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Bill Condon's The Fifth Estatedoes no justice to WikiLeaks founder Julian Assange, on whom the film is based. A poorly shot and directed film, it is marginally watchable only because of the prospect of Benedict Cumberbatch playing the enigmatic Assange, but even his performance seems laboured. Hopefully, there will be more films to come on who is easily one of the most controversial contemporary figures.Read more
Is there anyone at all in the world who has dared to use the unparalleled power of the World Wide Web towards a more controversial and daring endeavour than WikiLeaks founder Julian Assange? A man who single-handedly shook up the diplomatic establishment with his avante-garde whistleblowers' website, even a cursory read on Assange will tell you that his life is a story worth knowing about.
You'd think that it would be pretty hard to mess up a film on the life of a man like Assange; you'd have so much material to go by that you wouldn't need to put in any extra effort to dramatize goings-on, or attempt any technical gimmickry to make things appear interesting. Well, it turns out that the director of the last two Twilight films can, indeed, make such a mess.
One of the key problems with Bill Condon's The Fifth Estate is its jarring visual treatment; the gritty, shaky camera and nervous, frequent-cutting were probably employed to keep the audience on the edge at all times, but it just doesn't work. This is the kind of film where you want the writing to do the talking, not the camera or technique. Alas, the narrative of the film is flat, because of a singularly uninspiring screenplay.
The film merely documents some of the key leaks that took the world by storm, while intermittently pausing to show Assange as a well-intentioned but egotistical, stubborn maniac - a man who didn't want to relinquish control simply because he trusted no one. There isn't anything in the film that you don't know or couldn't guess. It is watchable, but rarely anything more.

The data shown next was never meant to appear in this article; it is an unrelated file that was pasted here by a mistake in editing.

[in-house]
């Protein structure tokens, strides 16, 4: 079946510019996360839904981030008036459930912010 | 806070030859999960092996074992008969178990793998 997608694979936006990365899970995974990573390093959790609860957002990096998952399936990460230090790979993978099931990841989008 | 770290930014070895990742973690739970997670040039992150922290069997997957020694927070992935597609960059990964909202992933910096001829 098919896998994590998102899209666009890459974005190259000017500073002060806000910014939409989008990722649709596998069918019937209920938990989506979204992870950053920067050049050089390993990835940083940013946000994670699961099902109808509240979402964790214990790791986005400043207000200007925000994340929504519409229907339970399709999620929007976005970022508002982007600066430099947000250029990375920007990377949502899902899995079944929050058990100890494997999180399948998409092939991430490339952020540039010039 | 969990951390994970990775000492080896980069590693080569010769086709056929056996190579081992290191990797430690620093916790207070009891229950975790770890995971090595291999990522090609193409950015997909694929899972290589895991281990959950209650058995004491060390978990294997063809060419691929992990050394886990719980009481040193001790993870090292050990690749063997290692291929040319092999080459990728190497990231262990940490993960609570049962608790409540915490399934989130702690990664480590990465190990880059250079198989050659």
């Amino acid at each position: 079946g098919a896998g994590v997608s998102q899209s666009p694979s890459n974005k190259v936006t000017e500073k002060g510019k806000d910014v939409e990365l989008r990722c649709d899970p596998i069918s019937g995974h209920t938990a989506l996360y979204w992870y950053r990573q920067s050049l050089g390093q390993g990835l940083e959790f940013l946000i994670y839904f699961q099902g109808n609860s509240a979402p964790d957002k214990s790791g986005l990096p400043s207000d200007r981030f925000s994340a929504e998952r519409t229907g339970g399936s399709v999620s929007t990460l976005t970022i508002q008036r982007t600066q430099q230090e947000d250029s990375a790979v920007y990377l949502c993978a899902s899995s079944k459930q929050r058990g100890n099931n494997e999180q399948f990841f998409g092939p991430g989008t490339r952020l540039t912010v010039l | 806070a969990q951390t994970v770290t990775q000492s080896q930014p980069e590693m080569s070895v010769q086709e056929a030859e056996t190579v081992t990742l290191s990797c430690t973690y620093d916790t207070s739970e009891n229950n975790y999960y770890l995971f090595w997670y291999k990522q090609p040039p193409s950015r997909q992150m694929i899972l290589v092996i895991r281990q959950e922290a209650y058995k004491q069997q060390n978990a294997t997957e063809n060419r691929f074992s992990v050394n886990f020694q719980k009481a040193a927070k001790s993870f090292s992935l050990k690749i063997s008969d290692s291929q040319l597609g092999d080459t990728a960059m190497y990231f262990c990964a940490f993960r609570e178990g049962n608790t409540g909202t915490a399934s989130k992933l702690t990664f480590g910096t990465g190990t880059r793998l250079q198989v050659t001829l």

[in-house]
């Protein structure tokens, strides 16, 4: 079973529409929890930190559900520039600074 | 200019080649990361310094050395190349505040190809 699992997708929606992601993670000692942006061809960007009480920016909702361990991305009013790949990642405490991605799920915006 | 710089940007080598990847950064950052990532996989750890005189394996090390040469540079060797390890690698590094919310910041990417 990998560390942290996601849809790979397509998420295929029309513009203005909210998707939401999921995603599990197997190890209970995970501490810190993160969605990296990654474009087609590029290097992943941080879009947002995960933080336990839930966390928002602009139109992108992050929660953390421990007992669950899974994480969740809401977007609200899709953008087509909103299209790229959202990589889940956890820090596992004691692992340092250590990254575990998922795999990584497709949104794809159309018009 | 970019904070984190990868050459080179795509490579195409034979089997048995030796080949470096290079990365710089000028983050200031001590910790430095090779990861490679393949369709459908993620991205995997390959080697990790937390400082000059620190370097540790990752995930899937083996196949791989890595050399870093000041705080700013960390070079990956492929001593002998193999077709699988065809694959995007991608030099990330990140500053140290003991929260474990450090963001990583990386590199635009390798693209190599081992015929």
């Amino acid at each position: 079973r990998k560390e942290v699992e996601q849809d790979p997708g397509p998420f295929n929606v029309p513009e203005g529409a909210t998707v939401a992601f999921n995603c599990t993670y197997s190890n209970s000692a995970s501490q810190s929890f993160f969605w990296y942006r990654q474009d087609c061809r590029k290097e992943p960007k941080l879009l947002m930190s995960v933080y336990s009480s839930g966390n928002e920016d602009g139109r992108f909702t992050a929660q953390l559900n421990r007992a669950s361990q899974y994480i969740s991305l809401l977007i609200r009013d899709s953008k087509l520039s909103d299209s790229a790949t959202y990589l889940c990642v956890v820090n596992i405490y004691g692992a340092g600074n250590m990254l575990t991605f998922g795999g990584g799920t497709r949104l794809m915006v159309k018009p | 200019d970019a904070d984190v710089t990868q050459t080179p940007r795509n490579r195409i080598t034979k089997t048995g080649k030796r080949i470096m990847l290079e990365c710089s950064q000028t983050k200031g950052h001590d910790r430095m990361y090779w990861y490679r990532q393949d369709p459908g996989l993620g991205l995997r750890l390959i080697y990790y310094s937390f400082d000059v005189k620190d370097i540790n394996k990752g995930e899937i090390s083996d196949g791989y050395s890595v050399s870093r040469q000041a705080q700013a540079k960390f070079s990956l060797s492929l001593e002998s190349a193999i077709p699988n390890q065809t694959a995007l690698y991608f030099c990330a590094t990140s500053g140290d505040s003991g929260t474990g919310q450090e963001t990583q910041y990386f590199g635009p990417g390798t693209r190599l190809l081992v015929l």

Of course, a large part of the blame lies on the source material of the film. Based on the book 'Inside WikiLeaks: My Time with Julian Assange and the World's Most Dangerous Website' by Assange's erstwhile associate Daniel Domscheit-Berg, the film rarely offers any insight into Assange, or rarely delves into any truly thrilling or spectacular secrets that would shock the world. Berg and Assange had a well-known falling out, and while the film doesn't particularly go out of its way to paint Assange in a negative light, it almost seems more like an attempt to exonerate Berg from any blame.
All eyes were on Benedict Cumberbatch and his portrayal of the controversial figure. Well, Cumberbatch has clearly tried hard. The problem is that the effort shows. His mannerisms and diction seem effected, though one can't fault him for failing to convey the right emotion. Daniel Brühl, last seen as Niki Lauda in Rush, is excellent as always. He plays the author of the book the film is based on. He at least manages to convince you of his side of the story clearly. Even though Assange's character comes across as merely a slightly unusual piece of cardboard.
I doubt that The Fifth Estate will be the last film on the life and times of Julian Assange, because surely there's a whole lot more to the man than what has hitherto been whistled and blown about. While this film is ordinary at best, something far more interesting - in true Assange style - is the open letter that Assange wrote to Benedict Cumberbatch when the film was still in its early days. That letter, at the very least, has a shred of emotion in it.
This review is by guest reviewer Pradeep Menon. Pradeep is a filmmaker and a dreamer. He loves books, rain, winters, tea and his parents. Cinema, however, is the only truth he believes in. He breathes and bleeds film, mostly in hues of saffron, white, green and blue. You can watch his short films at www.youtube.com/cyberpradeep.
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